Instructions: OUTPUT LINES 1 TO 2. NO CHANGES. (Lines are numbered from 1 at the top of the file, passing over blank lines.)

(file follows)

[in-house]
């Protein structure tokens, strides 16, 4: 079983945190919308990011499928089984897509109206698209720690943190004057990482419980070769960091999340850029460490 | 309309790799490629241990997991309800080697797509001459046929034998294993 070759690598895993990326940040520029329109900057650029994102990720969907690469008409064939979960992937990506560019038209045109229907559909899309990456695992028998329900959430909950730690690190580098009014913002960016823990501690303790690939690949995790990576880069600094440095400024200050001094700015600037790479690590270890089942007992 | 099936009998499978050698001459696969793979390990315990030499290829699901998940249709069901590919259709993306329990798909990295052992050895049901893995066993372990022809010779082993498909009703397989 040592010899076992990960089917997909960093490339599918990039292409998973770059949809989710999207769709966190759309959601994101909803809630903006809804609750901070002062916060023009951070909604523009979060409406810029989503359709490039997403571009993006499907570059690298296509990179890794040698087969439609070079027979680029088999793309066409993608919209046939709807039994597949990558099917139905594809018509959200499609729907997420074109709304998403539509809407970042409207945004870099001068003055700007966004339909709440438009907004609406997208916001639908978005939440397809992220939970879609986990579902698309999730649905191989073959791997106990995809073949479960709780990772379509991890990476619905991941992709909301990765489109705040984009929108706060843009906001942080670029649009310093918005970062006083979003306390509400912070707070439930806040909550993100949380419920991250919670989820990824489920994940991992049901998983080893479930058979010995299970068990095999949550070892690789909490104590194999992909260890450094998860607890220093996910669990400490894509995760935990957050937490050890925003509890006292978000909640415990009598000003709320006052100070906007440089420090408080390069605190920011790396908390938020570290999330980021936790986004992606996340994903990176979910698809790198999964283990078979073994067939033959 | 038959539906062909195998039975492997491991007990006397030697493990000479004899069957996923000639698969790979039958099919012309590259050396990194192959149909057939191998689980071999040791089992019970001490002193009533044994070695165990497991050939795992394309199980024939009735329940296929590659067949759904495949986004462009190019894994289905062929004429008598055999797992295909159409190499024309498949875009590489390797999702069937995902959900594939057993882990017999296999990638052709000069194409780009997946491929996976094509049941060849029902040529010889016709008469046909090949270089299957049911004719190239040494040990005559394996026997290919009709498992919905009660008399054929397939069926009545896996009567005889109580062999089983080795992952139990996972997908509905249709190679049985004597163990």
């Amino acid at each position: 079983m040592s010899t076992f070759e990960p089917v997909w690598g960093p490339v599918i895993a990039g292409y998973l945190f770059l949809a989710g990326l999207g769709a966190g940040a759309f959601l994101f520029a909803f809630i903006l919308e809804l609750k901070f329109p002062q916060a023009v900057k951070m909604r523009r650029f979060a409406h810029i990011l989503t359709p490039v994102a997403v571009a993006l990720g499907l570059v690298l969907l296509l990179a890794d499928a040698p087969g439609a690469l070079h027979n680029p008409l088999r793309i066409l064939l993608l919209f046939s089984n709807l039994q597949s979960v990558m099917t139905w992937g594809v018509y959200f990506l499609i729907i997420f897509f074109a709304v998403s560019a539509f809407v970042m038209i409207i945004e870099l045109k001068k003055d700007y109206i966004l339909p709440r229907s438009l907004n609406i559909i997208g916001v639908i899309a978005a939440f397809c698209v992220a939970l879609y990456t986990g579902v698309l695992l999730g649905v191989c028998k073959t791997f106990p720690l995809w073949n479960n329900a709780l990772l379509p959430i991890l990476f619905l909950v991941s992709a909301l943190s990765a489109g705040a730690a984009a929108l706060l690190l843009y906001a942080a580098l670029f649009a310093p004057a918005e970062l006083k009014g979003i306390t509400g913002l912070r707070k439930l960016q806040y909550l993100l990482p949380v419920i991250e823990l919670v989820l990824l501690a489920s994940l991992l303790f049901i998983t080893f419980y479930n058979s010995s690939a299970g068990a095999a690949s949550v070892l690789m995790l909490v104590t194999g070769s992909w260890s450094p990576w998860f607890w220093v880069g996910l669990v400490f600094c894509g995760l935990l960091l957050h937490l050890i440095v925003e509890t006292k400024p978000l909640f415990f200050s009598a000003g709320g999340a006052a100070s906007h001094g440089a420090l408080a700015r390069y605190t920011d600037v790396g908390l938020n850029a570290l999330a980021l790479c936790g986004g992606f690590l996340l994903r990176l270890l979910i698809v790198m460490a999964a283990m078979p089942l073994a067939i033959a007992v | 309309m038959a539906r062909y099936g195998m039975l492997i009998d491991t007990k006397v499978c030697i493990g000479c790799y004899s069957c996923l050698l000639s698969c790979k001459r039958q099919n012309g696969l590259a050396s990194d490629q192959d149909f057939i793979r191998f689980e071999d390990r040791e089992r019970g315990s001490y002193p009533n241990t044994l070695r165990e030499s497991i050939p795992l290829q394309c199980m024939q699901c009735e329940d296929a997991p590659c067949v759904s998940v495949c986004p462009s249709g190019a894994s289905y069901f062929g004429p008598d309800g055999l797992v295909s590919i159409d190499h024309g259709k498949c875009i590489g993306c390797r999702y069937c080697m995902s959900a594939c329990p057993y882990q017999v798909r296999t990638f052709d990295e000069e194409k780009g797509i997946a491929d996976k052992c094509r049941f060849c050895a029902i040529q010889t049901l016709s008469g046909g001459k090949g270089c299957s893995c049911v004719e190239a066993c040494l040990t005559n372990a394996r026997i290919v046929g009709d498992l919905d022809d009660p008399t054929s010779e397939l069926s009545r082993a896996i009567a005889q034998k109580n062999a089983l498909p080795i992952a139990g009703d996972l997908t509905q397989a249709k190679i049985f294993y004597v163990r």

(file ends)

[in-house]
């Protein structure tokens, strides 16, 4: 079983945190919308990011499928089984897509109206698209720690943190004057990482419980070769960091999340850029460490 | 309309790799490629241990997991309800080697797509001459046929034998294993 070759690598895993990326940040520029329109900057650029994102990720969907690469008409064939979960992937990506560019038209045109229907559909899309990456695992028998329900959430909950730690690190580098009014913002960016823990501690303790690939690949995790990576880069600094440095400024200050001094700015600037790479690590270890089942007992 | 099936009998499978050698001459696969793979390990315990030499290829699901998940249709069901590919259709993306329990798909990295052992050895049901893995066993372990022809010779082993498909009703397989 040592010899076992990960089917997909960093490339599918990039292409998973770059949809989710999207769709966190759309959601994101909803809630903006809804609750901070002062916060023009951070909604523009979060409406810029989503359709490039997403571009993006499907570059690298296509990179890794040698087969439609070079027979680029088999793309066409993608919209046939709807039994597949990558099917139905594809018509959200499609729907997420074109709304998403539509809407970042409207945004870099001068003055700007966004339909709440438009907004609406997208916001639908978005939440397809992220939970879609986990579902698309999730649905191989073959791997106990995809073949479960709780990772379509991890990476619905991941992709909301990765489109705040984009929108706060843009906001942080670029649009310093918005970062006083979003306390509400912070707070439930806040909550993100949380419920991250919670989820990824489920994940991992049901998983080893479930058979010995299970068990095999949550070892690789909490104590194999992909260890450094998860607890220093996910669990400490894509995760935990957050937490050890925003509890006292978000909640415990009598000003709320006052100070906007440089420090408080390069605190920011790396908390938020570290999330980021936790986004992606996340994903990176979910698809790198999964283990078979073994067939033959 | 038959539906062909195998039975492997491991007990006397030697493990000479004899069957996923000639698969790979039958099919012309590259050396990194192959149909057939191998689980071999040791089992019970001490002193009533044994070695165990497991050939795992394309199980024939009735329940296929590659067949759904495949986004462009190019894994289905062929004429008598055999797992295909159409190499024309498949875009590489390797999702069937995902959900594939057993882990017999296999990638052709000069194409780009997946491929996976094509049941060849029902040529010889016709008469046909090949270089299957049911004719190239040494040990005559394996026997290919009709498992919905009660008399054929397939069926009545896996009567005889109580062999089983080795992952139990996972997908509905249709190679049985004597163990």